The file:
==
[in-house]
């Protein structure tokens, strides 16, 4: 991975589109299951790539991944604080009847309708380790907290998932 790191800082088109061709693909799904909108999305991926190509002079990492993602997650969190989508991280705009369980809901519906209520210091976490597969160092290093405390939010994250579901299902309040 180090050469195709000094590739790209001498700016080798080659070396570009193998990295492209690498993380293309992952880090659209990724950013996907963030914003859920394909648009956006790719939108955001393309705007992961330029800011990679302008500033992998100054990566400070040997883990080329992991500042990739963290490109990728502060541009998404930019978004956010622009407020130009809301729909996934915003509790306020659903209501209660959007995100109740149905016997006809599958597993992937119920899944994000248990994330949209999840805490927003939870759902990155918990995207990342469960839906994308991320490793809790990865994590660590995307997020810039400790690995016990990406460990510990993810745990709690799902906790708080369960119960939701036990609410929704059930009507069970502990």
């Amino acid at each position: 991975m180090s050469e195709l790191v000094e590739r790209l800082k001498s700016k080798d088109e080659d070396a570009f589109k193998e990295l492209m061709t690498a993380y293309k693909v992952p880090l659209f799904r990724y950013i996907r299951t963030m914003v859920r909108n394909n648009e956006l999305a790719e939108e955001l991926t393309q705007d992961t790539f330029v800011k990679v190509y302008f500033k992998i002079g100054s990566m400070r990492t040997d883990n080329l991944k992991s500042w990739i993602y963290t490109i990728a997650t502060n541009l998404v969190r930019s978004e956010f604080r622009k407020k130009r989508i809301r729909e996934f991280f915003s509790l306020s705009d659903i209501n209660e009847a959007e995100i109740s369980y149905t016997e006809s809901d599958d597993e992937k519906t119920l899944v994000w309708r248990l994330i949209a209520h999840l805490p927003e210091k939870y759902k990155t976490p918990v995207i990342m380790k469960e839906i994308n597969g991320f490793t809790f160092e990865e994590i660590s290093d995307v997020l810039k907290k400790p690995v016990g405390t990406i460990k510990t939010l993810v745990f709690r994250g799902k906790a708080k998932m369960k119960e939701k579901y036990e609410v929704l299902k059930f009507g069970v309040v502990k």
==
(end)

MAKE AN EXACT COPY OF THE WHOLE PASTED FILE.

[in-house]
């Protein structure tokens, strides 16, 4: 991975589109299951790539991944604080009847309708380790907290998932 790191800082088109061709693909799904909108999305991926190509002079990492993602997650969190989508991280705009369980809901519906209520210091976490597969160092290093405390939010994250579901299902309040 180090050469195709000094590739790209001498700016080798080659070396570009193998990295492209690498993380293309992952880090659209990724950013996907963030914003859920394909648009956006790719939108955001393309705007992961330029800011990679302008500033992998100054990566400070040997883990080329992991500042990739963290490109990728502060541009998404930019978004956010622009407020130009809301729909996934915003509790306020659903209501209660959007995100109740149905016997006809599958597993992937119920899944994000248990994330949209999840805490927003939870759902990155918990995207990342469960839906994308991320490793809790990865994590660590995307997020810039400790690995016990990406460990510990993810745990709690799902906790708080369960119960939701036990609410929704059930009507069970502990």
């Amino acid at each position: 991975m180090s050469e195709l790191v000094e590739r790209l800082k001498s700016k080798d088109e080659d070396a570009f589109k193998e990295l492209m061709t690498a993380y293309k693909v992952p880090l659209f799904r990724y950013i996907r299951t963030m914003v859920r909108n394909n648009e956006l999305a790719e939108e955001l991926t393309q705007d992961t790539f330029v800011k990679v190509y302008f500033k992998i002079g100054s990566m400070r990492t040997d883990n080329l991944k992991s500042w990739i993602y963290t490109i990728a997650t502060n541009l998404v969190r930019s978004e956010f604080r622009k407020k130009r989508i809301r729909e996934f991280f915003s509790l306020s705009d659903i209501n209660e009847a959007e995100i109740s369980y149905t016997e006809s809901d599958d597993e992937k519906t119920l899944v994000w309708r248990l994330i949209a209520h999840l805490p927003e210091k939870y759902k990155t976490p918990v995207i990342m380790k469960e839906i994308n597969g991320f490793t809790f160092e990865e994590i660590s290093d995307v997020l810039k907290k400790p690995v016990g405390t990406i460990k510990t939010l993810v745990f709690r994250g799902k906790a708080k998932m369960k119960e939701k579901y036990e609410v929704l299902k059930f009507g069970v309040v502990k």